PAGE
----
There is a confident subtlety in all these beauty directions. “There is no absolute formula to how makeup has to look to appear modern now,” says Lyne Desnoyers. “There is a freedom to experiment and a confidence to break away from conventional means of constructing beauty.” Hence nuances of texture (transparent lightness is more important than heavy opacity this season), combined with unpredictable colors (“off” colour is distinctly “on” trend) and non-prescriptive placements form the new technical vocabulary that makes these trends look distinctly fresh and “now”.

Trend #1: Streamlined
Eyes are indisputably the feature to focus on for the season ahead; framed with an architectural liner, these eyes add a strength to the face that sits somewhere between glamour and grunge (but, vitally, looks like neither of the two). “Tomboy” and “tough around the eyes” were common descriptors of these lean, horizontally focused shapes: complemented by similarly present brows, they lend a beautiful edge to the face that is not anything angry or extravagant. Liner now is an ornament, but not an excessive one. What breathes new life into liner for AW14 is as much to do with the entire treatment of the face as the eyes in isolation. Nothing in the métier of these faces feels labored.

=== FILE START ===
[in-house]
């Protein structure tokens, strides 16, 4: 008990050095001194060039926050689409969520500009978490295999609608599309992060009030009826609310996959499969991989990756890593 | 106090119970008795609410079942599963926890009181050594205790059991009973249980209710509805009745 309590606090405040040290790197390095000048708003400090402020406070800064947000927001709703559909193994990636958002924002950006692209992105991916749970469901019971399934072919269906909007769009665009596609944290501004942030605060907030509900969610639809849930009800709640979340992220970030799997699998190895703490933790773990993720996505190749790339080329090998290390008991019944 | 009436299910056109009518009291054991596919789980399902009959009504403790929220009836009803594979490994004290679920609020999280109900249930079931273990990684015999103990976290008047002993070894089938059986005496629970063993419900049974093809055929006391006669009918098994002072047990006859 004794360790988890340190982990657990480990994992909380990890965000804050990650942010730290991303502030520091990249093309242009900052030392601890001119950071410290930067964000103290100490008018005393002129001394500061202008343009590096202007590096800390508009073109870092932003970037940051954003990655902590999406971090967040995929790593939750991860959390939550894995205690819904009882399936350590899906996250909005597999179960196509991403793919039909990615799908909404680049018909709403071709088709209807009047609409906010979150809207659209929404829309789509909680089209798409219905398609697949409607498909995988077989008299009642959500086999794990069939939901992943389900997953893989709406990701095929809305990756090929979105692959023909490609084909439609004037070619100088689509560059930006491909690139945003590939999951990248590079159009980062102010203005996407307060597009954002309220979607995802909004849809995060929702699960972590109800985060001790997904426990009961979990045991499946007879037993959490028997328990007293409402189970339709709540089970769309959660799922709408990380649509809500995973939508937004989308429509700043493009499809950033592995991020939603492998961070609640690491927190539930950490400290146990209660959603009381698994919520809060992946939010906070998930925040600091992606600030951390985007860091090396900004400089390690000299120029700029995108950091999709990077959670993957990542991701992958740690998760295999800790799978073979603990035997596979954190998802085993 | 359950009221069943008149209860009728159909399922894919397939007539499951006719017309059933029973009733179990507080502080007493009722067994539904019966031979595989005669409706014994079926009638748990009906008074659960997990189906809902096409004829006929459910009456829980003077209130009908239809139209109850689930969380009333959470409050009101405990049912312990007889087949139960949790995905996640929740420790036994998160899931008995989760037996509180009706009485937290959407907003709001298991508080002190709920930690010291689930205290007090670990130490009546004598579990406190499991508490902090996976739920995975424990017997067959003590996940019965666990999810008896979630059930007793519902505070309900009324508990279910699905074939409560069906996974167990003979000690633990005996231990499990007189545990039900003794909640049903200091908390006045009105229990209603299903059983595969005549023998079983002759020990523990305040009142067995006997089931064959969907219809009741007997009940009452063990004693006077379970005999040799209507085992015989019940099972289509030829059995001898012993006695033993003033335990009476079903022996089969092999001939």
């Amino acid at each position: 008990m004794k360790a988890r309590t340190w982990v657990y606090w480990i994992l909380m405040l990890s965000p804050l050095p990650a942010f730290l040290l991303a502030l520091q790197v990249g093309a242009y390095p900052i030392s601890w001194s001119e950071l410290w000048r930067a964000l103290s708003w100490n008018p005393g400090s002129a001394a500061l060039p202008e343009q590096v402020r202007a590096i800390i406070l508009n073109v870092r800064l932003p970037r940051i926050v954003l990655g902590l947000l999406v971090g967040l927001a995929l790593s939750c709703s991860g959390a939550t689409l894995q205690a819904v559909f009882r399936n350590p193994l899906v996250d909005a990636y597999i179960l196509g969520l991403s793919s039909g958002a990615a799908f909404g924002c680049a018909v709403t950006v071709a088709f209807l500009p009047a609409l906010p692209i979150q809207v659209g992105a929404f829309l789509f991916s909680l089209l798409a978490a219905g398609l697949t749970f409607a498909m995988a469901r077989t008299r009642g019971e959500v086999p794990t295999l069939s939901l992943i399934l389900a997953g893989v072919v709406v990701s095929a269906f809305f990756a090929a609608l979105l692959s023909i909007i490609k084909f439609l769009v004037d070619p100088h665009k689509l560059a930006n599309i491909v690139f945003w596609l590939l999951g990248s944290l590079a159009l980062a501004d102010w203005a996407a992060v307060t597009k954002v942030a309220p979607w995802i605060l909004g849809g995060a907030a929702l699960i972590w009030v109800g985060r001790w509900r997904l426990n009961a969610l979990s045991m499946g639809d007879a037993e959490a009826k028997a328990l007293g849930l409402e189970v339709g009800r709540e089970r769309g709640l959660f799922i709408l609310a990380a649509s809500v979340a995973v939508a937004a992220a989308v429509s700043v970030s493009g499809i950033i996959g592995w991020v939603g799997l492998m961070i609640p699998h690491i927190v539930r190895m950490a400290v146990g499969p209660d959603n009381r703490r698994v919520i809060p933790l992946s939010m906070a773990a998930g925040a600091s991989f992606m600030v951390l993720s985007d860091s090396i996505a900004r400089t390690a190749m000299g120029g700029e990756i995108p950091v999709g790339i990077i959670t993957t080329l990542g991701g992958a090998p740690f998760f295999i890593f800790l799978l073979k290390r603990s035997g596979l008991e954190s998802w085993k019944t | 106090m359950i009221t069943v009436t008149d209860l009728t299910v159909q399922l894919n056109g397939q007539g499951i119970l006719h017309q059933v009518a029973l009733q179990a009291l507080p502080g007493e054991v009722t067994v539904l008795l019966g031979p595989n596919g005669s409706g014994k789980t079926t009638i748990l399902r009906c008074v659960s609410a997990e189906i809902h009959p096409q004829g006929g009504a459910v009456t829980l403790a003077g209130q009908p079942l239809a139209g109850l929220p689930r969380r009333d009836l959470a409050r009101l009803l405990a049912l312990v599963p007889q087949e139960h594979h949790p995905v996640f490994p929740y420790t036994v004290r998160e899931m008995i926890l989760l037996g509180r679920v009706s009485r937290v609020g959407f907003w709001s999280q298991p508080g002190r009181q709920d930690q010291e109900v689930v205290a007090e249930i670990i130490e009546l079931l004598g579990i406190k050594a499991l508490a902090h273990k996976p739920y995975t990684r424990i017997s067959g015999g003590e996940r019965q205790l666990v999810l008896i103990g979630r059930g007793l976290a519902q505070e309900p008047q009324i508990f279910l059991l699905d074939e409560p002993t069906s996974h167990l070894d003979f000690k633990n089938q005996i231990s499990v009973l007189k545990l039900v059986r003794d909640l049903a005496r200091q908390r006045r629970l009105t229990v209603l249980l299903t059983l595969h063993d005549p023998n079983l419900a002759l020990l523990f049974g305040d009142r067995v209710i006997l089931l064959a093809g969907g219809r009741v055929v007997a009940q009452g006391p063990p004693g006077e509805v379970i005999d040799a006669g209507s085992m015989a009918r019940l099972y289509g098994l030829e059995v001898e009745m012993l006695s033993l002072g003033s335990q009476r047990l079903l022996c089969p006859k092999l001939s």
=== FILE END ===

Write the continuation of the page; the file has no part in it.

Trend #2: Off Color
A drab-inflected palette is being used in a beautifully paradoxical manner this season: grungy color that creates the effect of luminosity and life in the face. These decayed shades prove that color absolutely does not have to correct or complement in order to be beautiful. Their inherent grey-ness and extreme transparency takes them away from looking like evident pigments; they add mood, not makeup, to the face.

Trend #3: On Reflection